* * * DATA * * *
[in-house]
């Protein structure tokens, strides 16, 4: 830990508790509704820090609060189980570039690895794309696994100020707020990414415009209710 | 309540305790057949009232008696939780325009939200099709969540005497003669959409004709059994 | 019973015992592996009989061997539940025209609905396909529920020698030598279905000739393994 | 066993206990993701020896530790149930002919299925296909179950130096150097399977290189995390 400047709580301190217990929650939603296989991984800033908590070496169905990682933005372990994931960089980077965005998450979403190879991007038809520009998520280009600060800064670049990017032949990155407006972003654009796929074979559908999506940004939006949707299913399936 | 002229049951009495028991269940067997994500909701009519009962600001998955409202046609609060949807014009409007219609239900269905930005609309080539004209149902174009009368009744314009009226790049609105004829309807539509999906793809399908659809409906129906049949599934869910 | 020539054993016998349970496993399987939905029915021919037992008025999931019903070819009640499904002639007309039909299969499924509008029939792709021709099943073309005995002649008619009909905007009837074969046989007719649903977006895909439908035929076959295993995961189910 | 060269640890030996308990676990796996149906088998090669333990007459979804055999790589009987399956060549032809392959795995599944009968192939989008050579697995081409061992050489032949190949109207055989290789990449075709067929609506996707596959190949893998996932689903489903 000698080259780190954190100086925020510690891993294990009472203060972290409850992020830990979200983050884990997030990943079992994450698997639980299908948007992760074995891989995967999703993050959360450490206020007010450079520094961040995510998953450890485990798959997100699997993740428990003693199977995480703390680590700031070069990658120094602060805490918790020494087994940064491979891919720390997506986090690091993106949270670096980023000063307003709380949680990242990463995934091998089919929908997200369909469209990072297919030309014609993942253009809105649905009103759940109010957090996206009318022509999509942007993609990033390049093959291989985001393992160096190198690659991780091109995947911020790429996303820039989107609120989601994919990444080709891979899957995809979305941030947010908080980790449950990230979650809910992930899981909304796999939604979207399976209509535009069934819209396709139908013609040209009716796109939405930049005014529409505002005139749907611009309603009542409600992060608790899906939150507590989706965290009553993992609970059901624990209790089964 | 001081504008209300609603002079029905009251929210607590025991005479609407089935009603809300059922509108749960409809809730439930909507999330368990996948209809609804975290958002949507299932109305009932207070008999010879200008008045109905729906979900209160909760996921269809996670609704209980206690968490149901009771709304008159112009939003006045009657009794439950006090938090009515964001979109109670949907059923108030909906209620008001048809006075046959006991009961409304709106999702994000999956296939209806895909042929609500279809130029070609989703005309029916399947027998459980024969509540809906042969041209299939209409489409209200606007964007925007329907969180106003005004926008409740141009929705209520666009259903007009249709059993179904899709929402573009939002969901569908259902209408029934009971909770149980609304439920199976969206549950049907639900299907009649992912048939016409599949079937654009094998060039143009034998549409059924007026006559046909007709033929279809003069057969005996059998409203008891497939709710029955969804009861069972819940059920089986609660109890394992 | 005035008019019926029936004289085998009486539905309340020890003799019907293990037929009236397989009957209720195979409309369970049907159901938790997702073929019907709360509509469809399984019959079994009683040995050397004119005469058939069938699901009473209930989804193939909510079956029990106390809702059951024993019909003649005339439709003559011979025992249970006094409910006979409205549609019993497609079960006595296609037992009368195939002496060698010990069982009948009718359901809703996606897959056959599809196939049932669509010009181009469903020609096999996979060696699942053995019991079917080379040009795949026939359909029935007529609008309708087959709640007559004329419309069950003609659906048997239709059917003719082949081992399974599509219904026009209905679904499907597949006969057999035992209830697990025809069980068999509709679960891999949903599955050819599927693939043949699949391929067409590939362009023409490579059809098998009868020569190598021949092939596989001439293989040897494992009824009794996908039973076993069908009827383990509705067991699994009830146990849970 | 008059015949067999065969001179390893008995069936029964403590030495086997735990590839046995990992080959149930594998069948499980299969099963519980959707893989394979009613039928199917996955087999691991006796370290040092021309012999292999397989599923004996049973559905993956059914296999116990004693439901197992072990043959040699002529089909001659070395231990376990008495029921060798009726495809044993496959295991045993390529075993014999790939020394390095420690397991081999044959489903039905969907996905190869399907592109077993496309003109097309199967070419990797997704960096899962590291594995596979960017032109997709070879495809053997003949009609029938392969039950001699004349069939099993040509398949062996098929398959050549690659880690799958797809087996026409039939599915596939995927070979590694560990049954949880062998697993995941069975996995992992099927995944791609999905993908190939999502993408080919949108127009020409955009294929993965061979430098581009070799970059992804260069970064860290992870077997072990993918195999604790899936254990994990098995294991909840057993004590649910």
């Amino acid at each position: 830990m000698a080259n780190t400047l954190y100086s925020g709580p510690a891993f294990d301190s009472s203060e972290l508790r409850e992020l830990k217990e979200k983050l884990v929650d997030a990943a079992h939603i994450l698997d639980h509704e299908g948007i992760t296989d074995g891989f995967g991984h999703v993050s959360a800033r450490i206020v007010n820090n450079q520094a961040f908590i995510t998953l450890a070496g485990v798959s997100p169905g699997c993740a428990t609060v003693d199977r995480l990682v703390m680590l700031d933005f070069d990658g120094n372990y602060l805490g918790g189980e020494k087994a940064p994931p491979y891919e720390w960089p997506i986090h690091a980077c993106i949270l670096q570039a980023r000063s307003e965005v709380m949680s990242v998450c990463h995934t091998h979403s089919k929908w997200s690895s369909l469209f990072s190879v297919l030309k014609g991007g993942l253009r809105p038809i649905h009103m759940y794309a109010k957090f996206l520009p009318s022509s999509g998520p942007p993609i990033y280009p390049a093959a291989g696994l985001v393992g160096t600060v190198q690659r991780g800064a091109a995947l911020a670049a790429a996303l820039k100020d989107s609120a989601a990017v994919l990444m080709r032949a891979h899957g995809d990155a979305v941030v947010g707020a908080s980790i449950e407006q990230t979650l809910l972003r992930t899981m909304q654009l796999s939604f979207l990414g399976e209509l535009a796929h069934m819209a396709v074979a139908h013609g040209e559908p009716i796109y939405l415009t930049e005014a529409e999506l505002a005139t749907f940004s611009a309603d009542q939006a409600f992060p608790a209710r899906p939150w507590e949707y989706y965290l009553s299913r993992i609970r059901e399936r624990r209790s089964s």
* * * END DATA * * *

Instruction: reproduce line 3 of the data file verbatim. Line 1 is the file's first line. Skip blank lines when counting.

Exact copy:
């Amino acid at each position: 830990m000698a080259n780190t400047l954190y100086s925020g709580p510690a891993f294990d301190s009472s203060e972290l508790r409850e992020l830990k217990e979200k983050l884990v929650d997030a990943a079992h939603i994450l698997d639980h509704e299908g948007i992760t296989d074995g891989f995967g991984h999703v993050s959360a800033r450490i206020v007010n820090n450079q520094a961040f908590i995510t998953l450890a070496g485990v798959s997100p169905g699997c993740a428990t609060v003693d199977r995480l990682v703390m680590l700031d933005f070069d990658g120094n372990y602060l805490g918790g189980e020494k087994a940064p994931p491979y891919e720390w960089p997506i986090h690091a980077c993106i949270l670096q570039a980023r000063s307003e965005v709380m949680s990242v998450c990463h995934t091998h979403s089919k929908w997200s690895s369909l469209f990072s190879v297919l030309k014609g991007g993942l253009r809105p038809i649905h009103m759940y794309a109010k957090f996206l520009p009318s022509s999509g998520p942007p993609i990033y280009p390049a093959a291989g696994l985001v393992g160096t600060v190198q690659r991780g800064a091109a995947l911020a670049a790429a996303l820039k100020d989107s609120a989601a990017v994919l990444m080709r032949a891979h899957g995809d990155a979305v941030v947010g707020a908080s980790i449950e407006q990230t979650l809910l972003r992930t899981m909304q654009l796999s939604f979207l990414g399976e209509l535009a796929h069934m819209a396709v074979a139908h013609g040209e559908p009716i796109y939405l415009t930049e005014a529409e999506l505002a005139t749907f940004s611009a309603d009542q939006a409600f992060p608790a209710r899906p939150w507590e949707y989706y965290l009553s299913r993992i609970r059901e399936r624990r209790s089964s």